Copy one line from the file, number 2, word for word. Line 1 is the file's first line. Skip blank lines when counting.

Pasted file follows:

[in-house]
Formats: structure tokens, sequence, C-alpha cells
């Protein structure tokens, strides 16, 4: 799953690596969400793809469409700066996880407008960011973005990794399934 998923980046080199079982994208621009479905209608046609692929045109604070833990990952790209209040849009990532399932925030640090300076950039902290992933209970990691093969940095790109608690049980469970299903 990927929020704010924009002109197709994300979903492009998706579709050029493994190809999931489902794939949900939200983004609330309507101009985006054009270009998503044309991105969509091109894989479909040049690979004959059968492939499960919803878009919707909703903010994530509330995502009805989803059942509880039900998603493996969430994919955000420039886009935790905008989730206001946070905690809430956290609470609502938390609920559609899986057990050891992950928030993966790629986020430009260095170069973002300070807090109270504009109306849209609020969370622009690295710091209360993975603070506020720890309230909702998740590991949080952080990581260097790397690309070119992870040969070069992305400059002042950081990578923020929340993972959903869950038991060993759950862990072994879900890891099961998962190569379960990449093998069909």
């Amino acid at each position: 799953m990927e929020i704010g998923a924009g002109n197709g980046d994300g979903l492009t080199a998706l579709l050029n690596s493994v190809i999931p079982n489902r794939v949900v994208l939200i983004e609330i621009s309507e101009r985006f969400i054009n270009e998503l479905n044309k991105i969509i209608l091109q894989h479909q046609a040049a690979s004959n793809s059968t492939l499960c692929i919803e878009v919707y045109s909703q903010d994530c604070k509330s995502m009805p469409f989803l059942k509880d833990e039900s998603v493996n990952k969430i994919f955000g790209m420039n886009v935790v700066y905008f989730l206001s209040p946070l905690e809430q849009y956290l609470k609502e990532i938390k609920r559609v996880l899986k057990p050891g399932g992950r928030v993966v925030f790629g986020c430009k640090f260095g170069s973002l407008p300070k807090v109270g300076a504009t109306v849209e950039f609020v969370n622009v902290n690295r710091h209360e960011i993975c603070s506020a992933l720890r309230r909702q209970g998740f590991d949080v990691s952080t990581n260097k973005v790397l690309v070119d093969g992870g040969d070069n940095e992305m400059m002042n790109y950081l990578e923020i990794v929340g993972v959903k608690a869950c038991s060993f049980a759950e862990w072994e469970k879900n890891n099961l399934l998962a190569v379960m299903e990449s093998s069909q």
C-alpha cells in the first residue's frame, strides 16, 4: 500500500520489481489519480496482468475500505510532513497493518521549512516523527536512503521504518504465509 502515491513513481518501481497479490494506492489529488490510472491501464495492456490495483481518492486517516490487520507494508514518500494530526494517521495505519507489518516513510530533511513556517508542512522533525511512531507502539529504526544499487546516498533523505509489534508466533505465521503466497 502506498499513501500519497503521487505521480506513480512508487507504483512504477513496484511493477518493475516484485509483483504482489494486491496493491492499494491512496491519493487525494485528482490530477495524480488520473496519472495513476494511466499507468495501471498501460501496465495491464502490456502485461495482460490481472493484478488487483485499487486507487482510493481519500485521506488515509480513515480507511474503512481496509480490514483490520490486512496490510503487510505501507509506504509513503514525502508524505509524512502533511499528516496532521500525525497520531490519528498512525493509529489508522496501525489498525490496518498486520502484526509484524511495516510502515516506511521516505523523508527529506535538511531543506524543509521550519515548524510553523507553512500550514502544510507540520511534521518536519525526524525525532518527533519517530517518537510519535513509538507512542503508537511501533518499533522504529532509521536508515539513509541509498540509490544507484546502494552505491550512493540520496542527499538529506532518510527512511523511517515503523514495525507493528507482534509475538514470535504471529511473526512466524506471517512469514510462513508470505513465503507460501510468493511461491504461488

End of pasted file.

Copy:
Formats: structure tokens, sequence, C-alpha cells